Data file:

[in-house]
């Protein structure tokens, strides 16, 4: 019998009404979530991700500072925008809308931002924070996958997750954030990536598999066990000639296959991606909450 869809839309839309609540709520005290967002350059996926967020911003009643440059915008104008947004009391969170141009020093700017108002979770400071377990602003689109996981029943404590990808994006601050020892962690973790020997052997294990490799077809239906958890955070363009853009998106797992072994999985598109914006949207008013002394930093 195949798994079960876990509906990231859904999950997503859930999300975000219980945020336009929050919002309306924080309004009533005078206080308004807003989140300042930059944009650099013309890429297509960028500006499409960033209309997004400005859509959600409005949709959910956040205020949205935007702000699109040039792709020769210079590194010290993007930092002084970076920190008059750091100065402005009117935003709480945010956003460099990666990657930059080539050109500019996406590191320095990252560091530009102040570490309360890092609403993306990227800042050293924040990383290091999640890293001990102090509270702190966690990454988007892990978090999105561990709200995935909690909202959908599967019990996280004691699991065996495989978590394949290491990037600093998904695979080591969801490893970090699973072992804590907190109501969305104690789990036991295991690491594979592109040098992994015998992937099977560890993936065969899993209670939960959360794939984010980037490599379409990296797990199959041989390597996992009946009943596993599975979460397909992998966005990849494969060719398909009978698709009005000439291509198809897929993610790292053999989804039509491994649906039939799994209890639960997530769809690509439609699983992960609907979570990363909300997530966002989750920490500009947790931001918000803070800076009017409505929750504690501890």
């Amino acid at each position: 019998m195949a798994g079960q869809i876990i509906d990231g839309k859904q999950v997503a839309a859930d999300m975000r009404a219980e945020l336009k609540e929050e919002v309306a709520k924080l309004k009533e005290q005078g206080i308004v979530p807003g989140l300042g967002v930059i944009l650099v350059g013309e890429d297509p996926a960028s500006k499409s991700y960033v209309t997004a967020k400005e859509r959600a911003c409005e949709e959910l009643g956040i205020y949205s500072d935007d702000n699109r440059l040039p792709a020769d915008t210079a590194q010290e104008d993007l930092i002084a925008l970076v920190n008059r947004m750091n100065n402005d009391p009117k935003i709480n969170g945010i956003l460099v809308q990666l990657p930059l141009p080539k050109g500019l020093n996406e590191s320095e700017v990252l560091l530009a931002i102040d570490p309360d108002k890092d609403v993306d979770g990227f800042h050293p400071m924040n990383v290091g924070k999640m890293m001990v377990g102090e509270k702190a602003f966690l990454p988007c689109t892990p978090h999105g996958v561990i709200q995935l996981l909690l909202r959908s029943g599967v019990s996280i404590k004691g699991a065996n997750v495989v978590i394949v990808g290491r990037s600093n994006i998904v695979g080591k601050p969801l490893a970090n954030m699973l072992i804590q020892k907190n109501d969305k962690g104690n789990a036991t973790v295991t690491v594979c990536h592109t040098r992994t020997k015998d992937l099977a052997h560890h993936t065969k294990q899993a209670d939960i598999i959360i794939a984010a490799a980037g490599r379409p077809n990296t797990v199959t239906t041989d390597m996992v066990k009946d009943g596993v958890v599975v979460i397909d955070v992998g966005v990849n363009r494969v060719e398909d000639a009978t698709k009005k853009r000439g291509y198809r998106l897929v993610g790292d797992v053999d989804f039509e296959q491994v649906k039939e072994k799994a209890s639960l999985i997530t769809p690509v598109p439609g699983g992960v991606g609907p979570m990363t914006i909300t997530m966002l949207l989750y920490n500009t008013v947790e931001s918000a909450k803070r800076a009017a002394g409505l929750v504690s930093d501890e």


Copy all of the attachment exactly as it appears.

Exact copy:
[in-house]
């Protein structure tokens, strides 16, 4: 019998009404979530991700500072925008809308931002924070996958997750954030990536598999066990000639296959991606909450 869809839309839309609540709520005290967002350059996926967020911003009643440059915008104008947004009391969170141009020093700017108002979770400071377990602003689109996981029943404590990808994006601050020892962690973790020997052997294990490799077809239906958890955070363009853009998106797992072994999985598109914006949207008013002394930093 195949798994079960876990509906990231859904999950997503859930999300975000219980945020336009929050919002309306924080309004009533005078206080308004807003989140300042930059944009650099013309890429297509960028500006499409960033209309997004400005859509959600409005949709959910956040205020949205935007702000699109040039792709020769210079590194010290993007930092002084970076920190008059750091100065402005009117935003709480945010956003460099990666990657930059080539050109500019996406590191320095990252560091530009102040570490309360890092609403993306990227800042050293924040990383290091999640890293001990102090509270702190966690990454988007892990978090999105561990709200995935909690909202959908599967019990996280004691699991065996495989978590394949290491990037600093998904695979080591969801490893970090699973072992804590907190109501969305104690789990036991295991690491594979592109040098992994015998992937099977560890993936065969899993209670939960959360794939984010980037490599379409990296797990199959041989390597996992009946009943596993599975979460397909992998966005990849494969060719398909009978698709009005000439291509198809897929993610790292053999989804039509491994649906039939799994209890639960997530769809690509439609699983992960609907979570990363909300997530966002989750920490500009947790931001918000803070800076009017409505929750504690501890």
């Amino acid at each position: 019998m195949a798994g079960q869809i876990i509906d990231g839309k859904q999950v997503a839309a859930d999300m975000r009404a219980e945020l336009k609540e929050e919002v309306a709520k924080l309004k009533e005290q005078g206080i308004v979530p807003g989140l300042g967002v930059i944009l650099v350059g013309e890429d297509p996926a960028s500006k499409s991700y960033v209309t997004a967020k400005e859509r959600a911003c409005e949709e959910l009643g956040i205020y949205s500072d935007d702000n699109r440059l040039p792709a020769d915008t210079a590194q010290e104008d993007l930092i002084a925008l970076v920190n008059r947004m750091n100065n402005d009391p009117k935003i709480n969170g945010i956003l460099v809308q990666l990657p930059l141009p080539k050109g500019l020093n996406e590191s320095e700017v990252l560091l530009a931002i102040d570490p309360d108002k890092d609403v993306d979770g990227f800042h050293p400071m924040n990383v290091g924070k999640m890293m001990v377990g102090e509270k702190a602003f966690l990454p988007c689109t892990p978090h999105g996958v561990i709200q995935l996981l909690l909202r959908s029943g599967v019990s996280i404590k004691g699991a065996n997750v495989v978590i394949v990808g290491r990037s600093n994006i998904v695979g080591k601050p969801l490893a970090n954030m699973l072992i804590q020892k907190n109501d969305k962690g104690n789990a036991t973790v295991t690491v594979c990536h592109t040098r992994t020997k015998d992937l099977a052997h560890h993936t065969k294990q899993a209670d939960i598999i959360i794939a984010a490799a980037g490599r379409p077809n990296t797990v199959t239906t041989d390597m996992v066990k009946d009943g596993v958890v599975v979460i397909d955070v992998g966005v990849n363009r494969v060719e398909d000639a009978t698709k009005k853009r000439g291509y198809r998106l897929v993610g790292d797992v053999d989804f039509e296959q491994v649906k039939e072994k799994a209890s639960l999985i997530t769809p690509v598109p439609g699983g992960v991606g609907p979570m990363t914006i909300t997530m966002l949207l989750y920490n500009t008013v947790e931001s918000a909450k803070r800076a009017a002394g409505l929750v504690s930093d501890e």